What are the two hot topics of 2016? Celebrity deaths and elections. I’ll admit that I caught the bug, too. I’m working with two professors on dynamical (think differential equations) models of the American electorate.
A hallmark of twenty-first century American politics is that American voters have become “sorted” such that political views are now strong predictors of one another. Nowadays, one’s stance on birth control is more informative about one’s stance on gun control than would have been the case a generation ago. A Pew survey conducted in 2014 shows that among the politically active, uniformity of views within one’s party has grown. Why has this happened?
One unique feature of American politics is our two-party system, and the significant obstacles faced by any putative third party in our winner-take-all election system. Nevertheless, this system is as old as our nation itself, so other factors must be at play. Candidate mechanisms frequently encountered in the popular media include the proliferation of cable news networks with specific ideological slants, and the rise of social media, both of which can encourage an “echo chamber” effect in which one’s views are never challenged, but only reinforced. Sure, now you hear about it on the news all the time. But you didn’t when I wrote the fellowship application funding this work.
These theories imply a dynamic relationship between voters, news organizations, and political party leadership, which recalls the mathematical concept of a “dynamical system”— a collection of inter-dependent variables governed by differential equations. Moreover, the increasing levels of polarization in the past two decades recall the mathematical concept of an “instability”—a self-reinforcing shift away from an equilibrium (i.e., the prior heterogeneous distribution of opinions). Finally, the transition away from heterogeneous, non-correlated opinions to a tightly-sorted set of opinions recalls the concept of a “bifurcation”—a fundamental structural change in the stability properties of a dynamical system induced by changes in an underlying system parameter.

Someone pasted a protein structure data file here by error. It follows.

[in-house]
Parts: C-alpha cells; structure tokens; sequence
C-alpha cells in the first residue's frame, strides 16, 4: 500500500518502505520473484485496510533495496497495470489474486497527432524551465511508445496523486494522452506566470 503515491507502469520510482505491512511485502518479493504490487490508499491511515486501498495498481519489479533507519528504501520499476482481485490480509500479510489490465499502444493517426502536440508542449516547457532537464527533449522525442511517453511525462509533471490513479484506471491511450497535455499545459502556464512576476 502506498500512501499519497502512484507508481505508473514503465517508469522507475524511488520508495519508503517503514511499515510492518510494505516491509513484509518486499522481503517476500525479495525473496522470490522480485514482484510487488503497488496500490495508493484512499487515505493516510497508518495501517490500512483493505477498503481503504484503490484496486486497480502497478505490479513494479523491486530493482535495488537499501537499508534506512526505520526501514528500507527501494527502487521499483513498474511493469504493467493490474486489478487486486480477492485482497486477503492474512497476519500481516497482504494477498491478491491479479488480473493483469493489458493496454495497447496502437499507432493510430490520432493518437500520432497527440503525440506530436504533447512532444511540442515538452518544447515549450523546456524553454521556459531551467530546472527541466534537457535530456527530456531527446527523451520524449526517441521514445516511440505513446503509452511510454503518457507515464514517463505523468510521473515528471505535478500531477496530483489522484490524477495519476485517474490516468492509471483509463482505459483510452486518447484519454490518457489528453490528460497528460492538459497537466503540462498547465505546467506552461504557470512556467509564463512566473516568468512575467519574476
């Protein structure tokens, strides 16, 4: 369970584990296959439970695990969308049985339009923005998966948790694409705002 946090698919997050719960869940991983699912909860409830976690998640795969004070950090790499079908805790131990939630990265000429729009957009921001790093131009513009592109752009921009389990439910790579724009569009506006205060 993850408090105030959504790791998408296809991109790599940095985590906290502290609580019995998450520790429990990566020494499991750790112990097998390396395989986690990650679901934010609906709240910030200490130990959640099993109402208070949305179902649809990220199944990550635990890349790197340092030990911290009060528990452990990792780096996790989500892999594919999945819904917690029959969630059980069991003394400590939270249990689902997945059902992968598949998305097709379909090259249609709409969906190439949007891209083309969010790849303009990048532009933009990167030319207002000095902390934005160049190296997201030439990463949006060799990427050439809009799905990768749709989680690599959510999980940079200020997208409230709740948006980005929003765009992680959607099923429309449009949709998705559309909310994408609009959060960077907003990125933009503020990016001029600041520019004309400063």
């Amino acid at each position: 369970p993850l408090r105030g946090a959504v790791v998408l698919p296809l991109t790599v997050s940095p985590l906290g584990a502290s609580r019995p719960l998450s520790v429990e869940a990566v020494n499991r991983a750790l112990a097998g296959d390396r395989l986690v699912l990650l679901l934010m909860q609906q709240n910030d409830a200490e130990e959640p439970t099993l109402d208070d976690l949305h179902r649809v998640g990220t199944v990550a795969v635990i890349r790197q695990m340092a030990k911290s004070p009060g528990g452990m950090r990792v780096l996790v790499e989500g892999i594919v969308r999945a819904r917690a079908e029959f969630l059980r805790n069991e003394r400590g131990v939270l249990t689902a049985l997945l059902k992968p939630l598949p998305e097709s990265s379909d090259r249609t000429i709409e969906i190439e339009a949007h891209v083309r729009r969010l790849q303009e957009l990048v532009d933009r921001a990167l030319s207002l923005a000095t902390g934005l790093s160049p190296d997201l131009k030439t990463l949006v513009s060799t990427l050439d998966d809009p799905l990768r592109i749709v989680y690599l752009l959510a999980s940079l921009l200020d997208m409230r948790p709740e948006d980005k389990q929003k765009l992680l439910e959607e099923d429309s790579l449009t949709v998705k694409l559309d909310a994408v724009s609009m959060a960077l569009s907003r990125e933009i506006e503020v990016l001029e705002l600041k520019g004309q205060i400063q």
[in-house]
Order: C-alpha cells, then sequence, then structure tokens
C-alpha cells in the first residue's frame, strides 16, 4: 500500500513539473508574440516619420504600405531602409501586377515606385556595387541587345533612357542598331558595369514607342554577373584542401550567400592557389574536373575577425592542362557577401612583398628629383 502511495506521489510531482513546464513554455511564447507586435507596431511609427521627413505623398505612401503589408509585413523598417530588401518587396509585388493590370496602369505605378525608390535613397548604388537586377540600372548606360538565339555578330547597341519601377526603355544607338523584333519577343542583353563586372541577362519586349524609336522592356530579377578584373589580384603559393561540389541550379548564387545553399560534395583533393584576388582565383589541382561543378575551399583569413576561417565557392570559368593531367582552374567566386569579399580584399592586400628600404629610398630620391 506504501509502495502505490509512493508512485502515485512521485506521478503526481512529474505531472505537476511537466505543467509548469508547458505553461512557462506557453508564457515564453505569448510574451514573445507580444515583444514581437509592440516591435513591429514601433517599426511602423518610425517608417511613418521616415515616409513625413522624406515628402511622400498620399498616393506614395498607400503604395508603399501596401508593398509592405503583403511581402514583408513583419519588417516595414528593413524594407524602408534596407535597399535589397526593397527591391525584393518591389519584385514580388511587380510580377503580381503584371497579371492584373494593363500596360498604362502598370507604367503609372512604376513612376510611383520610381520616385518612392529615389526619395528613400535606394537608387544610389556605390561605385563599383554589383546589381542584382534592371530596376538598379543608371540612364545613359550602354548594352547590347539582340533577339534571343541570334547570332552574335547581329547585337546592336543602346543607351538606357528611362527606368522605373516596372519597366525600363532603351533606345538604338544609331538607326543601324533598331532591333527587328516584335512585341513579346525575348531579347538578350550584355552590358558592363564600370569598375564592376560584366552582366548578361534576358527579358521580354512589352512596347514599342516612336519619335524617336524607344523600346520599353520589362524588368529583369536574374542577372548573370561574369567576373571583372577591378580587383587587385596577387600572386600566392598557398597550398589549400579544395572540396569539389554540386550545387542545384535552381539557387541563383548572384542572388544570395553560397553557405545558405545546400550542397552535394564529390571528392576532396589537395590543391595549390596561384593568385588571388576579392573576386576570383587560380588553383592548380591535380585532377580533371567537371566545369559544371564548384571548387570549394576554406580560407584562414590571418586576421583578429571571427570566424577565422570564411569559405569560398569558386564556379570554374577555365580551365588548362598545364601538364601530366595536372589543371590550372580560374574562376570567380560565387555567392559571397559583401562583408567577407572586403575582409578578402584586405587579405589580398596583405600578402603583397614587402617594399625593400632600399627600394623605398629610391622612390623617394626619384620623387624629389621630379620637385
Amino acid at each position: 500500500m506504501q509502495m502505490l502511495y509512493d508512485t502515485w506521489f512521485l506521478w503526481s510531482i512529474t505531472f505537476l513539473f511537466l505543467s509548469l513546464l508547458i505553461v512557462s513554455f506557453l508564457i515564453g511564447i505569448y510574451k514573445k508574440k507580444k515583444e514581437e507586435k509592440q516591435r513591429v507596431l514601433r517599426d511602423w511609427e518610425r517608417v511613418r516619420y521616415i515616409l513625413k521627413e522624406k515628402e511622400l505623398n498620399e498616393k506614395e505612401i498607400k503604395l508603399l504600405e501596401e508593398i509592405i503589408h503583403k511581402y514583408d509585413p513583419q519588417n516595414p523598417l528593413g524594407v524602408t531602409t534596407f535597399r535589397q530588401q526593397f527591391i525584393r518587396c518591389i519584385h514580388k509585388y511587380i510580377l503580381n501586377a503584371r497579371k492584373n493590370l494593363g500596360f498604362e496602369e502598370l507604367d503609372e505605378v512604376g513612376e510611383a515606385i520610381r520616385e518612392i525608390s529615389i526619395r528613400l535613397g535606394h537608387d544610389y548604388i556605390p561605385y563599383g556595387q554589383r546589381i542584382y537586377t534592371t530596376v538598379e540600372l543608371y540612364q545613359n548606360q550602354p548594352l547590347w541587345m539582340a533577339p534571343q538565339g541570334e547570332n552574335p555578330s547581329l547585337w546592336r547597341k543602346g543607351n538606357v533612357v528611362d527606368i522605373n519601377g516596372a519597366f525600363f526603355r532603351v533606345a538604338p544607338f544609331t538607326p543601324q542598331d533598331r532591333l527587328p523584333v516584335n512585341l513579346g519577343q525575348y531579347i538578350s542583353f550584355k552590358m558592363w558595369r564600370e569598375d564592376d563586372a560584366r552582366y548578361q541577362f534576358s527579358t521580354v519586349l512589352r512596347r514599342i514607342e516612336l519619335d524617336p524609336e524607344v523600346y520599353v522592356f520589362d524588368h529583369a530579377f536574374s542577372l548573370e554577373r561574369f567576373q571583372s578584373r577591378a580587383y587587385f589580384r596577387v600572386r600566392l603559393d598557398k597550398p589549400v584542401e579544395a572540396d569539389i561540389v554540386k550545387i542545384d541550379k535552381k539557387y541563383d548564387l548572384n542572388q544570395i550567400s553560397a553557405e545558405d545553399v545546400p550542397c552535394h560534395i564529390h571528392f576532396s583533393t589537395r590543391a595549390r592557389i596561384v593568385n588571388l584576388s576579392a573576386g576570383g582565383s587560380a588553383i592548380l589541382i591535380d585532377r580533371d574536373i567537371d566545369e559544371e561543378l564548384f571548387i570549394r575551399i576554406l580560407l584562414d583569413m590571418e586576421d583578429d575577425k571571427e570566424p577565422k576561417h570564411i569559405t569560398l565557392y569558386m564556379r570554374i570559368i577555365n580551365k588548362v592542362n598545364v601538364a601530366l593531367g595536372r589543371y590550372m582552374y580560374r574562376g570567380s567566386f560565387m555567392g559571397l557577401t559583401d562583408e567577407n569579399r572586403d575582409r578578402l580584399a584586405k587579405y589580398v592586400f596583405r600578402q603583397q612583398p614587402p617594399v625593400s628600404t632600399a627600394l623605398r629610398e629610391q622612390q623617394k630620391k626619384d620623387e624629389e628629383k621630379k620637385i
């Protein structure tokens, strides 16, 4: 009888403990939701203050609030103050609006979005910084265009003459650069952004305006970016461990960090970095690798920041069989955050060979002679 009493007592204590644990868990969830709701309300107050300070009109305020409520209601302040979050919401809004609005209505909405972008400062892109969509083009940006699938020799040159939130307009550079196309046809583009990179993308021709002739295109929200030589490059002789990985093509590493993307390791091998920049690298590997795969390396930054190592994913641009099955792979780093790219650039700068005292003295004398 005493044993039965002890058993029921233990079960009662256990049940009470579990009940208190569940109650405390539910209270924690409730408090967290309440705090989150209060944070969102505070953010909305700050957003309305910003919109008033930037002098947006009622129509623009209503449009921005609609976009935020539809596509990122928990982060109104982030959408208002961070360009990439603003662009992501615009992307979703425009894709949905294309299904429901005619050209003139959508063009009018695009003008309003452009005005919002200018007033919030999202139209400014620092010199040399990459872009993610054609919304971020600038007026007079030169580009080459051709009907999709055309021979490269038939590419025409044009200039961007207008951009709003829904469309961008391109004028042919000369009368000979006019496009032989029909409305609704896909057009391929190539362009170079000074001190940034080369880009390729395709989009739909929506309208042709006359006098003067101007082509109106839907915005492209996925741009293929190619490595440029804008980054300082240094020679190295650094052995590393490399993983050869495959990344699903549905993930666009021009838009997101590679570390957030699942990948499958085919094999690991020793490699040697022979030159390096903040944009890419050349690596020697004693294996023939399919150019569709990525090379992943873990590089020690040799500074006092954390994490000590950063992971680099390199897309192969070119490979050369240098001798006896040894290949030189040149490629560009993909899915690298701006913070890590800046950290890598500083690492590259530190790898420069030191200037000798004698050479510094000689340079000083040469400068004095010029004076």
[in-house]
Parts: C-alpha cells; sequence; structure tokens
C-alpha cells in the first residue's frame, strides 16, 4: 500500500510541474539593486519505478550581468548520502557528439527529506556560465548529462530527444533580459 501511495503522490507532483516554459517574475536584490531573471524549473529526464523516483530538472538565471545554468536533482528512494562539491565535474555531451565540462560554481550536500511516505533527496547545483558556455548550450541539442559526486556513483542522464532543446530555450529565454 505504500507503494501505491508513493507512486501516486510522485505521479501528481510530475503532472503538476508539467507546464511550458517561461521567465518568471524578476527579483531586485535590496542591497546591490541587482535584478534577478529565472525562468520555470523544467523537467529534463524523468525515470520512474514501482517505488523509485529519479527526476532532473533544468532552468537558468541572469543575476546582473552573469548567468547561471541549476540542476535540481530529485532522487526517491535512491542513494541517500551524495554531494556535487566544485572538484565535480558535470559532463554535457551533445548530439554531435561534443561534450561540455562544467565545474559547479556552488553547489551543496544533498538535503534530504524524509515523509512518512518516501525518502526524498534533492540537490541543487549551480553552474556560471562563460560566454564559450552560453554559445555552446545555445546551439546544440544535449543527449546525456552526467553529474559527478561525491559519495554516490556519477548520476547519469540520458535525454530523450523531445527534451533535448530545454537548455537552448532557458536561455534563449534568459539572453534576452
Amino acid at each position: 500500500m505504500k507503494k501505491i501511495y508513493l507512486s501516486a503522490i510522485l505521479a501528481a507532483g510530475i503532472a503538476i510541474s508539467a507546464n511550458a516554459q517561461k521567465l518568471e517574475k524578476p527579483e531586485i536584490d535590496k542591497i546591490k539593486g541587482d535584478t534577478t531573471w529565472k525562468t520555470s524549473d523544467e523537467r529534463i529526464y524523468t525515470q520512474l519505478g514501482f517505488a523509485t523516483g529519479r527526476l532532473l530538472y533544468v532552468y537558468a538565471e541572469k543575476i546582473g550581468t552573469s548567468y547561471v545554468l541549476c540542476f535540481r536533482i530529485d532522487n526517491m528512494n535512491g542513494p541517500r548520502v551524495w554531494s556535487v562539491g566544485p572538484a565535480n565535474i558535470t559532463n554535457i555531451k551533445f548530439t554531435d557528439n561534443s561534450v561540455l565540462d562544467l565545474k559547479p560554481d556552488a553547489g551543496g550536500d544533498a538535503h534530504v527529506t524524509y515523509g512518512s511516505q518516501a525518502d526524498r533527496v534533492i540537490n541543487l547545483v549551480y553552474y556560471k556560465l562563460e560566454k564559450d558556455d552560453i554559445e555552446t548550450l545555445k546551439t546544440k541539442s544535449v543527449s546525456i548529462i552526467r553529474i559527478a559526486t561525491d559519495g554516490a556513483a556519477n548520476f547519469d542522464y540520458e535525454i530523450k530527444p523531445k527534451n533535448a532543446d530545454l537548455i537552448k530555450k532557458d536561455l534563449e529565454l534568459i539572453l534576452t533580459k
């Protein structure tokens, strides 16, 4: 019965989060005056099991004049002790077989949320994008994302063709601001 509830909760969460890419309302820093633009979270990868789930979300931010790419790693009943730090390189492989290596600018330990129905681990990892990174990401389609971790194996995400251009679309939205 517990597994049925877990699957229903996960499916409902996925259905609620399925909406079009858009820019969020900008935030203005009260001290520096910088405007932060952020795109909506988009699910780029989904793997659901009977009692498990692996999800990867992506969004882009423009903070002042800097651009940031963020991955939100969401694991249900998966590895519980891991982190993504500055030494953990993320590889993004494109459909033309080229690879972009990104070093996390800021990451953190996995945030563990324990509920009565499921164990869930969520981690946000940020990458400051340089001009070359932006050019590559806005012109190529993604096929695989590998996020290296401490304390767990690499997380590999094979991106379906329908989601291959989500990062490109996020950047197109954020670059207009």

As a starting place, one can picture each issue as an axis in a multidimensional vector space, and an individual’s total political position as a point in this space. Over time, the “sorting” described above should manifest itself as a coalescence of these points into two distinct clusters: one for each political party. Our first task in understanding the process will be to quantify the sorting using Principal Component Analysis, which can quantify the extent of the sorting over time, as well as identifying the dominant correlations among different opinions. Then, after a literature review of dynamical systems applied to held beliefs (like political stances), we will create models attempting to capture the sorting effect, run them using computer simulations, and compare the output to collected polling data. This process can be repeated to “tune” the models to fit the data. The hope is that the tuned model will reveal a fundamental system dynamic that sheds light on the causes of increased polarization in recent years.
Some novel stuff we’re doing:
- A new reordering criterion for correlation matrices, based on the singular value decomposition.
- Using Jupyter notebooks instead of just scripts. “Literate programming” dates back to Knuth.